Though the role of Dolly is usually cast closer to the age of her love interest, Horace Vandegelder, and indeed it is implied that Dolly, a widow, is some years older than Cornelius Hackl and Irene Malloy, Barbra Streisand, Michael Crawford, and Marianne McAndrew are all the same age, born in 1942.
In the original musical, Vandergelder was supposed to crash a dance number called "Be My Butterfly," after which he was arrested and charged with disturbing the peace. Dolly visits him in his holding cell at the courthouse, and this is where she sings "So Long, Dearie." For the movie, that number was dropped, and Dolly sings "So Long, Dearie" at the train station.
When she appeared on Inside The Actors Studio, Barbra Streisand was reluctant to discuss the film other than to acknowledge that she had been far too young for the part of Dolly and should never have accepted it.
Among those who originally tested for the role of Gussie Grainger/Ernestina Simple were Jo Anne Worley and Peg Murray. Among those who tested for Ambrose Kemper was Ron Rifkin. Worley had been a stand-in for Carol Channing in the original 1964 Broadway production. In 1973 she played Dolly in a stage production performed in Sacramento, California.
Two songs from the original Broadway production, " I Put My Hand In" and "Motherhood", were not used in the film version. Two songs in the film version, "Just Leave Everything To Me" and "Love is Only Love", were not in the original Broadway production.
Prior to playing Minnie Faye in this film E.J. Peaker had starred with Robert Morse in a short-lived (one season) sitcom called That's Life (1968). Morse had played Minnie Faye's suitor, Barnaby, in the 1955 stage production of "The Matchmaker", which "Hello, Dolly!" is based on. Morse repeated his role in the film version of The Matchmaker (1958).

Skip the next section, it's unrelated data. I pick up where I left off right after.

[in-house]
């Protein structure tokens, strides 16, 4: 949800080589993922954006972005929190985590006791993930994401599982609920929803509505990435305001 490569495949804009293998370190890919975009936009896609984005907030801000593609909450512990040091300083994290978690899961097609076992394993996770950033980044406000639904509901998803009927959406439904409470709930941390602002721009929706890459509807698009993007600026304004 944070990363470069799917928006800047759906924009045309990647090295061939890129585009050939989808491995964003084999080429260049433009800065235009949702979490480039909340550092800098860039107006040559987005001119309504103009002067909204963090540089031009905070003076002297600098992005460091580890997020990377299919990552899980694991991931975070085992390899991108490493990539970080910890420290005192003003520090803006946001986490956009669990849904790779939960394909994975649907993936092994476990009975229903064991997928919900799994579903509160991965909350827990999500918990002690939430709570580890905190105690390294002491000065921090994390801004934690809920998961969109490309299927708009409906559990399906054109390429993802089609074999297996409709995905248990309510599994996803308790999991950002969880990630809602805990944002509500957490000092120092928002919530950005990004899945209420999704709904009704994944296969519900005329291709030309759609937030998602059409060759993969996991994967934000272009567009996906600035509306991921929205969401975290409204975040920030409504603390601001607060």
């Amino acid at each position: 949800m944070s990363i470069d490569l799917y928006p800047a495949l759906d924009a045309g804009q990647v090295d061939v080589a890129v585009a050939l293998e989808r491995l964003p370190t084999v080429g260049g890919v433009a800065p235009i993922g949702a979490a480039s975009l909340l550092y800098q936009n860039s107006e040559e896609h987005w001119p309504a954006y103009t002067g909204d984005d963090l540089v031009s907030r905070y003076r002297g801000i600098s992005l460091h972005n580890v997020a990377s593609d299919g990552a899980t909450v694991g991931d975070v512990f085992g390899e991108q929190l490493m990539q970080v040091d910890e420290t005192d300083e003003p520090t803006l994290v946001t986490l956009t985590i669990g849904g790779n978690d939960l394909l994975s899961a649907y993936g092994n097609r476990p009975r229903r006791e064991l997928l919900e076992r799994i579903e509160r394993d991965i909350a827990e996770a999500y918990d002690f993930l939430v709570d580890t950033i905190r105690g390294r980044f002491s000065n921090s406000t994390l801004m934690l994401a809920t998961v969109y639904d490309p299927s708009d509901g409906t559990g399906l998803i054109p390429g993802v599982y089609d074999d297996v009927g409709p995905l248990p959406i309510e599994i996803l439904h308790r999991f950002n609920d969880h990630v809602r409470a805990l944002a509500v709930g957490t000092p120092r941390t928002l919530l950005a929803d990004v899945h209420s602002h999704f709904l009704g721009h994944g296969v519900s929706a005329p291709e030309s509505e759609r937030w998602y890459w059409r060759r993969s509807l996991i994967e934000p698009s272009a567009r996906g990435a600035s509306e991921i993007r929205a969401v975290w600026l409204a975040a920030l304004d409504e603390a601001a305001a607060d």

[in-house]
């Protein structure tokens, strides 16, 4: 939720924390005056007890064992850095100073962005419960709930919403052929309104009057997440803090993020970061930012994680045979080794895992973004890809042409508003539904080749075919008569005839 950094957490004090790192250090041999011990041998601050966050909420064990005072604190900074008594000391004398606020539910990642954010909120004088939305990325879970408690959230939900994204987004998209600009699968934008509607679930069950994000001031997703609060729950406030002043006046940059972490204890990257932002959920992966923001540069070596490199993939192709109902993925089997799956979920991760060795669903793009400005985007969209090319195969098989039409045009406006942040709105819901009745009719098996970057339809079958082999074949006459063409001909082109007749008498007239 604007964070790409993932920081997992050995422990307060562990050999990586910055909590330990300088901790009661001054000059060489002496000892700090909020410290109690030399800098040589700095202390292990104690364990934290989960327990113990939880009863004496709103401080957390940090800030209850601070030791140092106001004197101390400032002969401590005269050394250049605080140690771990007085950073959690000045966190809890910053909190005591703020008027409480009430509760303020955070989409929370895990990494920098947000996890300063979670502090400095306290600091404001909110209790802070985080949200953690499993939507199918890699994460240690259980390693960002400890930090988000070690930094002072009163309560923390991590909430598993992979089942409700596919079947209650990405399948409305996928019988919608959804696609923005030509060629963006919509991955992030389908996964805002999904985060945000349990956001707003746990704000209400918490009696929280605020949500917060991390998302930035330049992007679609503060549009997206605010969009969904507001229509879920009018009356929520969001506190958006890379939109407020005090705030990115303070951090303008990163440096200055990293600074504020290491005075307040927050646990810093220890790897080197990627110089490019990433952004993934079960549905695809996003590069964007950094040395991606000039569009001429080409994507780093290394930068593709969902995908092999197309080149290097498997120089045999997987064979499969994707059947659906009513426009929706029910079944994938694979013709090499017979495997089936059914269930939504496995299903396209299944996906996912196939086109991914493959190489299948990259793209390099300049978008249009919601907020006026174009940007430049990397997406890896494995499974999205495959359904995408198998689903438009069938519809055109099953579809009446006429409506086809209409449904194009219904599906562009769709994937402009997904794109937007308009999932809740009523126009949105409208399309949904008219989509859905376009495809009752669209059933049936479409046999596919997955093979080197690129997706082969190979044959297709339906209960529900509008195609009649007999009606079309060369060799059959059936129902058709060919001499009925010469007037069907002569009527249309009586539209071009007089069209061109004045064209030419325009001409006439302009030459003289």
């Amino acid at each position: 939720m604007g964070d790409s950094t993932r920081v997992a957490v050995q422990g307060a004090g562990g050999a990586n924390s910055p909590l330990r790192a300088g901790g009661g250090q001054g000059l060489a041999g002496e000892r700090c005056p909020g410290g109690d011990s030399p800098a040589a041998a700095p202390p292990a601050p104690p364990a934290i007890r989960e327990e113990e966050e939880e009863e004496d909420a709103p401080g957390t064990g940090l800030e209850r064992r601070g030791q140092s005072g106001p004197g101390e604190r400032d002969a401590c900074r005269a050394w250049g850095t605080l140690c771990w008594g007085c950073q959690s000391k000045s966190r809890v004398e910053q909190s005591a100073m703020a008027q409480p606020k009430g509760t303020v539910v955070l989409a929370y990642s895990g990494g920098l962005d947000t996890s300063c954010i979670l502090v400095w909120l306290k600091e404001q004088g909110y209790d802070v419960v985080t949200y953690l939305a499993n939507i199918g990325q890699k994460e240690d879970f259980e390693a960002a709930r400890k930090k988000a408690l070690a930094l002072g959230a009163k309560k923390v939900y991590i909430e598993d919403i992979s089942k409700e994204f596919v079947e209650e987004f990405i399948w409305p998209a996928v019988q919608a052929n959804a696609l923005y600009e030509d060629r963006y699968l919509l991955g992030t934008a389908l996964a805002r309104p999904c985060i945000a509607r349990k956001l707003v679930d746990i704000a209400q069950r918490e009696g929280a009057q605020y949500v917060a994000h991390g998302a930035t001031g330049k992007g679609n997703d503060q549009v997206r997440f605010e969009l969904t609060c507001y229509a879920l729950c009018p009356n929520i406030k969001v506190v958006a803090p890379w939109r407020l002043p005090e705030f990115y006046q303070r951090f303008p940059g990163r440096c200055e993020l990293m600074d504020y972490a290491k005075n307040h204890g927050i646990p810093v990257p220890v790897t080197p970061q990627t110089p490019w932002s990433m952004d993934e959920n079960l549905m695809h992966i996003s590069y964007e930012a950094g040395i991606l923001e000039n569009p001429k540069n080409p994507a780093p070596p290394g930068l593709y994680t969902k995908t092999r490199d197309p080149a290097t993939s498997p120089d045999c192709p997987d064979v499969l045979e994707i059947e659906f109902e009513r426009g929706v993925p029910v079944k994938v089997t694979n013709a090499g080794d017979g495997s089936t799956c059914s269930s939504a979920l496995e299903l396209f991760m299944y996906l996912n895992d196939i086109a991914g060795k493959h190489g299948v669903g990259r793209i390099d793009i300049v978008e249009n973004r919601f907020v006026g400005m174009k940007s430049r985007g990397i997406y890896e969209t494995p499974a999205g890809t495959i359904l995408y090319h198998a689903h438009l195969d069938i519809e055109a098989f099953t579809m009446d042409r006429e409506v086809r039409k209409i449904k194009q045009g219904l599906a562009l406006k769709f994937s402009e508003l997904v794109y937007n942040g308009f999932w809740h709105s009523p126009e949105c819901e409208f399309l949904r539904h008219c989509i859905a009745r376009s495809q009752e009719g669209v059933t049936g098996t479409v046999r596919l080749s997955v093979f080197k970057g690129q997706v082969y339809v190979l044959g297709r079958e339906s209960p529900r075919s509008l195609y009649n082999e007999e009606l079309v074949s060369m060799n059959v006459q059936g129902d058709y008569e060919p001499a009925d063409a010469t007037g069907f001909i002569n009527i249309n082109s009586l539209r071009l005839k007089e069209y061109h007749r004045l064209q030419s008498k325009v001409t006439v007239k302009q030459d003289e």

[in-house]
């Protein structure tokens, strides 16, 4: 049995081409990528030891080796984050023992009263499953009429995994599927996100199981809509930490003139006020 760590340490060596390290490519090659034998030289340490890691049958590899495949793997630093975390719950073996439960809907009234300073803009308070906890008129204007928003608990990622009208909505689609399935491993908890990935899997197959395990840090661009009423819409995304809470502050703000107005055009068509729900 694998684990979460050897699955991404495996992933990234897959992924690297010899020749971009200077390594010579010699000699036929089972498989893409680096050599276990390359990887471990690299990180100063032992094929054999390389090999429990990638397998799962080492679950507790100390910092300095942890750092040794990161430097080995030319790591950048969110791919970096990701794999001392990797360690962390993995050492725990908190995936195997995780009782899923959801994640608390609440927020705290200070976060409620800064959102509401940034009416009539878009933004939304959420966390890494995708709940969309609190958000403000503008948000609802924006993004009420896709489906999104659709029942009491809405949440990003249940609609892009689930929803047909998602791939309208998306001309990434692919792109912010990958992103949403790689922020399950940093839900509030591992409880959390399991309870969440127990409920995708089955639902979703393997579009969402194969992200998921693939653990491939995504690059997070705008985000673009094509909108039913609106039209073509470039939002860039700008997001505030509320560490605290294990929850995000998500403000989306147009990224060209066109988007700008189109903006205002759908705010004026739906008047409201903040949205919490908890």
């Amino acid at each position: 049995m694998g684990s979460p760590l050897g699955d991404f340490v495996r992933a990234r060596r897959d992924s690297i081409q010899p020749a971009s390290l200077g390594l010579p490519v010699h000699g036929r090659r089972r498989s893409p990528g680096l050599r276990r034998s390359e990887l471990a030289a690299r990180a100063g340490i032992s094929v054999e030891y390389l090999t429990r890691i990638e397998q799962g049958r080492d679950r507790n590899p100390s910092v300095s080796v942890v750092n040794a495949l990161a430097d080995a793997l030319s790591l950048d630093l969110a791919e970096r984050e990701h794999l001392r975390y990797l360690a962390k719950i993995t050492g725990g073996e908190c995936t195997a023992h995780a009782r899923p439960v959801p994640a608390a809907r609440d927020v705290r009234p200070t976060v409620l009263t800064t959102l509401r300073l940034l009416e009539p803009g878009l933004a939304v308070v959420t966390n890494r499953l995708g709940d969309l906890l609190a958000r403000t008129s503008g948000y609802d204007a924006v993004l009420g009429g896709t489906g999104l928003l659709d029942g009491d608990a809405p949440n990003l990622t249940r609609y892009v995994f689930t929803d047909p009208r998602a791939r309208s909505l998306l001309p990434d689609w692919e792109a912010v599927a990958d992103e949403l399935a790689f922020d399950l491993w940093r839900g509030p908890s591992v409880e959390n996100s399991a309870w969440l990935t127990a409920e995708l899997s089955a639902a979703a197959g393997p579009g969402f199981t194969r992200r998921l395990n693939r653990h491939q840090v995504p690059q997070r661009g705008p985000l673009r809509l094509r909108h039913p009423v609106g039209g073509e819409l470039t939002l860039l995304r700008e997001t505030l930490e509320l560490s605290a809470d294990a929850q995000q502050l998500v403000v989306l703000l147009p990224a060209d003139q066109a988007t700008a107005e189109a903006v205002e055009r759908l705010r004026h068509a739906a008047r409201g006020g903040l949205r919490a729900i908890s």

The trivia items below may give away important plot points.
As Walter Matthau and Barbra Streisand had notoriously feuded on the set of the film, when it came time to film the ending where Horace and Dolly kiss at their wedding, because he hated her so much Matthau had effectively refused to kiss her. A variation of clever angles and long distance camera shots were able to create a convincing kiss where Matthau and Streisand's faces come close together without actually touching their lips.
The songs "Out there" from Hello, Dolly - as sung by Michael Crawford & Walter Matthau - and "Put on your Sunday clothes" - as sung by Michael Crawford, Walter Matthau, Barbara Streisand and Company - feature in the 2008 Disney film Wall-E. Scenes from Hello, Dolly are also included in the film. They appear on the tape that Wall-E has in his truck/ home, he practices dancing while watching it and shows it to EVA, who also tries to dance to it and accidentally breaks some of Wall-Es possessions.